The return of Lebanon’s tourism industry was confirmed by its tourism ministry this week, which reported a record one million visitors for the month of July.
Of the 1,007,352 recorded tourist arrivals, the majority include some 325,000 Lebanese expatriates and roughly as many Syrians.
The figure also included a small but rapidly growing number of Europeans, with close to 79,000 arrivals in July from Belgium, France, Germany, Italy, the Netherlands and the United Kingdom.
The ministry has set its sights on hosting two million tourists by the end of 2009, a figure roughly equivalent to half the country’s population.
“It’s enormous – we have never seen this before,” ministry director Nada Sardouk told the news agency AFP.
Saudi Arabians and tourists from other Arab states are also on the up. Reservations for the holy month of Ramadan, which starts around August 22, are “very strong,” Sardouk added.
The country experienced its heyday in the Sixties and early Seventies when it was described as the Middle East’s answer to the Med – upmarket beach clubs, swanky nightclubs and glitzy promenades.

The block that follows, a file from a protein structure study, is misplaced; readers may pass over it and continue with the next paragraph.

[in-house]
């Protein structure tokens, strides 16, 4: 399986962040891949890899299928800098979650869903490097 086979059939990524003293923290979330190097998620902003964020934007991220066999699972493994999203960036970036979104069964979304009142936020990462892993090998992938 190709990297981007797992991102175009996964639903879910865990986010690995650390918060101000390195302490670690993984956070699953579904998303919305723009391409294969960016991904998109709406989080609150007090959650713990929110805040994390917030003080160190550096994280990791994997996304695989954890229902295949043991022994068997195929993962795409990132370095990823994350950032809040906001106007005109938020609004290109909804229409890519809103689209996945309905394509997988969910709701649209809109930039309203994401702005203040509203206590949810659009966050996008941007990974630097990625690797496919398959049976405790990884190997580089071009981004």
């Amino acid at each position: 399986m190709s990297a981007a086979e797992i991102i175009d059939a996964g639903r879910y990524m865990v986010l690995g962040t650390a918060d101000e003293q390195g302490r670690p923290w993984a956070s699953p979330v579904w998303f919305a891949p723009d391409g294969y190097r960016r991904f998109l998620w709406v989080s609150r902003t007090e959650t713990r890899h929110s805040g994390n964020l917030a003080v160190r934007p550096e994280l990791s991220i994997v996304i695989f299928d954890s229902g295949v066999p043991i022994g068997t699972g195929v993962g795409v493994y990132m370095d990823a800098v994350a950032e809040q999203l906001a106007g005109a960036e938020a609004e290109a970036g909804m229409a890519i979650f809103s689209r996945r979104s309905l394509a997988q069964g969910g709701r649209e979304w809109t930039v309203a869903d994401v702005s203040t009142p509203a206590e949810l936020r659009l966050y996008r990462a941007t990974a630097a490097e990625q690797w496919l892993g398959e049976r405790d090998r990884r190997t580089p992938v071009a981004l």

The start of the Lebanese Civil War in 1975 put all but an end to the country’s tourism. But now the country is slowly rebuilding itself after decades of turmoil, and with it a growing number of foreign tourists.
Much of the damage caused in 2006 between Israel and Hezbollah guerrillas has been restored and was concentrated in south Beirut and southern Lebanon, areas that foreign tourists typically avoid.
Large areas of Beirut’s historic downtown, which was badly damaged during the 1975-1990 Civil War, have been repaired with many international chains moving in. Hilton and Four Seasons are set to open new hotels soon. The resort is also home to world-class hotels, including Le Royal Beirut, winner of “Lebanon’s Leading Hotel” and “Lebanon’s Leading Resort” at the 2009 World Travel Awards.
However the nation still remains marred by sporadic outbreaks of trouble. Today three people, including a child, were wounded when a bomb exploded in northern Lebanon, the port city of Tripoli.
In recent years Tripoli has been hit by deadly sectarian violence between the city’s Sunni and Alawite communities and by sporadic bombings, mainly targeting the Lebanese army.